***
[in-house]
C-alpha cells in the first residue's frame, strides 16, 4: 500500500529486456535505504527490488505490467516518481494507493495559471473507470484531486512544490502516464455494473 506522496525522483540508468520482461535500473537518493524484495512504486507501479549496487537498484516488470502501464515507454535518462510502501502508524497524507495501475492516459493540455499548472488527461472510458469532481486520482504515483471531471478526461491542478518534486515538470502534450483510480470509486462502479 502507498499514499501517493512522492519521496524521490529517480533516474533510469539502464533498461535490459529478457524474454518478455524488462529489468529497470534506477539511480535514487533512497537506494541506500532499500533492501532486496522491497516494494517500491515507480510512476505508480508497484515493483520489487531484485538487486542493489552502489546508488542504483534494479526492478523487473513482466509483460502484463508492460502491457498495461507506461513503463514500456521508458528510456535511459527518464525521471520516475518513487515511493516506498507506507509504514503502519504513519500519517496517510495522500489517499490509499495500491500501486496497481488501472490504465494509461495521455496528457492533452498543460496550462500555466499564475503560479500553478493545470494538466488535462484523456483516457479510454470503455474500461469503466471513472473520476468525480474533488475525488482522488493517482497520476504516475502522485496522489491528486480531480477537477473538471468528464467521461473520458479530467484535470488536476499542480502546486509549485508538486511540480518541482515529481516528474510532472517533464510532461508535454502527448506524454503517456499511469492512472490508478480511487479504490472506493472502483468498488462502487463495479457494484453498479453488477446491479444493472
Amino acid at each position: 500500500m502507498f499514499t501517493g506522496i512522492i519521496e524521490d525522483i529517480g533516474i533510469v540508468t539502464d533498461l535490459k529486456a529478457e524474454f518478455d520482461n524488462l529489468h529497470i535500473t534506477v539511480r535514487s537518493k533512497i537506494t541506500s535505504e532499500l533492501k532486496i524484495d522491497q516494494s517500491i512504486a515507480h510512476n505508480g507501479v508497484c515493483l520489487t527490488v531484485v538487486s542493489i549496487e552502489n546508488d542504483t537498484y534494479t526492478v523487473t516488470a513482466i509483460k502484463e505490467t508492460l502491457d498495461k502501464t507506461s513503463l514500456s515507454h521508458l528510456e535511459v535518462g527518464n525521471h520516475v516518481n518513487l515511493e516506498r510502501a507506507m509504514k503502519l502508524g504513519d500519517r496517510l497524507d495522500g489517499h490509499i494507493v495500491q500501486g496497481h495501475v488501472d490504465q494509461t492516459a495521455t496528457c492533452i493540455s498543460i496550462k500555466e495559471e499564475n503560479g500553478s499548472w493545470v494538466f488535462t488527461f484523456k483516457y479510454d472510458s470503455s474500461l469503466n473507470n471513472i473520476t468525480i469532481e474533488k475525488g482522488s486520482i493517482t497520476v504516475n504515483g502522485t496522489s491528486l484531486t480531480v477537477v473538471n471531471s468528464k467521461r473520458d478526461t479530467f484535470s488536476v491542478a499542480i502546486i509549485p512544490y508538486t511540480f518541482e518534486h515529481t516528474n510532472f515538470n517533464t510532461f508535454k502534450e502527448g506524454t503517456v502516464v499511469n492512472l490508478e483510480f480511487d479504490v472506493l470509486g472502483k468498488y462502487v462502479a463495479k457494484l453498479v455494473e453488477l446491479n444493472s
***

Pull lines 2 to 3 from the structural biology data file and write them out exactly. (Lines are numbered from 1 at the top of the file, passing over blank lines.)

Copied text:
C-alpha cells in the first residue's frame, strides 16, 4: 500500500529486456535505504527490488505490467516518481494507493495559471473507470484531486512544490502516464455494473 506522496525522483540508468520482461535500473537518493524484495512504486507501479549496487537498484516488470502501464515507454535518462510502501502508524497524507495501475492516459493540455499548472488527461472510458469532481486520482504515483471531471478526461491542478518534486515538470502534450483510480470509486462502479 502507498499514499501517493512522492519521496524521490529517480533516474533510469539502464533498461535490459529478457524474454518478455524488462529489468529497470534506477539511480535514487533512497537506494541506500532499500533492501532486496522491497516494494517500491515507480510512476505508480508497484515493483520489487531484485538487486542493489552502489546508488542504483534494479526492478523487473513482466509483460502484463508492460502491457498495461507506461513503463514500456521508458528510456535511459527518464525521471520516475518513487515511493516506498507506507509504514503502519504513519500519517496517510495522500489517499490509499495500491500501486496497481488501472490504465494509461495521455496528457492533452498543460496550462500555466499564475503560479500553478493545470494538466488535462484523456483516457479510454470503455474500461469503466471513472473520476468525480474533488475525488482522488493517482497520476504516475502522485496522489491528486480531480477537477473538471468528464467521461473520458479530467484535470488536476499542480502546486509549485508538486511540480518541482515529481516528474510532472517533464510532461508535454502527448506524454503517456499511469492512472490508478480511487479504490472506493472502483468498488462502487463495479457494484453498479453488477446491479444493472
Amino acid at each position: 500500500m502507498f499514499t501517493g506522496i512522492i519521496e524521490d525522483i529517480g533516474i533510469v540508468t539502464d533498461l535490459k529486456a529478457e524474454f518478455d520482461n524488462l529489468h529497470i535500473t534506477v539511480r535514487s537518493k533512497i537506494t541506500s535505504e532499500l533492501k532486496i524484495d522491497q516494494s517500491i512504486a515507480h510512476n505508480g507501479v508497484c515493483l520489487t527490488v531484485v538487486s542493489i549496487e552502489n546508488d542504483t537498484y534494479t526492478v523487473t516488470a513482466i509483460k502484463e505490467t508492460l502491457d498495461k502501464t507506461s513503463l514500456s515507454h521508458l528510456e535511459v535518462g527518464n525521471h520516475v516518481n518513487l515511493e516506498r510502501a507506507m509504514k503502519l502508524g504513519d500519517r496517510l497524507d495522500g489517499h490509499i494507493v495500491q500501486g496497481h495501475v488501472d490504465q494509461t492516459a495521455t496528457c492533452i493540455s498543460i496550462k500555466e495559471e499564475n503560479g500553478s499548472w493545470v494538466f488535462t488527461f484523456k483516457y479510454d472510458s470503455s474500461l469503466n473507470n471513472i473520476t468525480i469532481e474533488k475525488g482522488s486520482i493517482t497520476v504516475n504515483g502522485t496522489s491528486l484531486t480531480v477537477v473538471n471531471s468528464k467521461r473520458d478526461t479530467f484535470s488536476v491542478a499542480i502546486i509549485p512544490y508538486t511540480f518541482e518534486h515529481t516528474n510532472f515538470n517533464t510532461f508535454k502534450e502527448g506524454t503517456v502516464v499511469n492512472l490508478e483510480f480511487d479504490v472506493l470509486g472502483k468498488y462502487v462502479a463495479k457494484l453498479v455494473e453488477l446491479n444493472s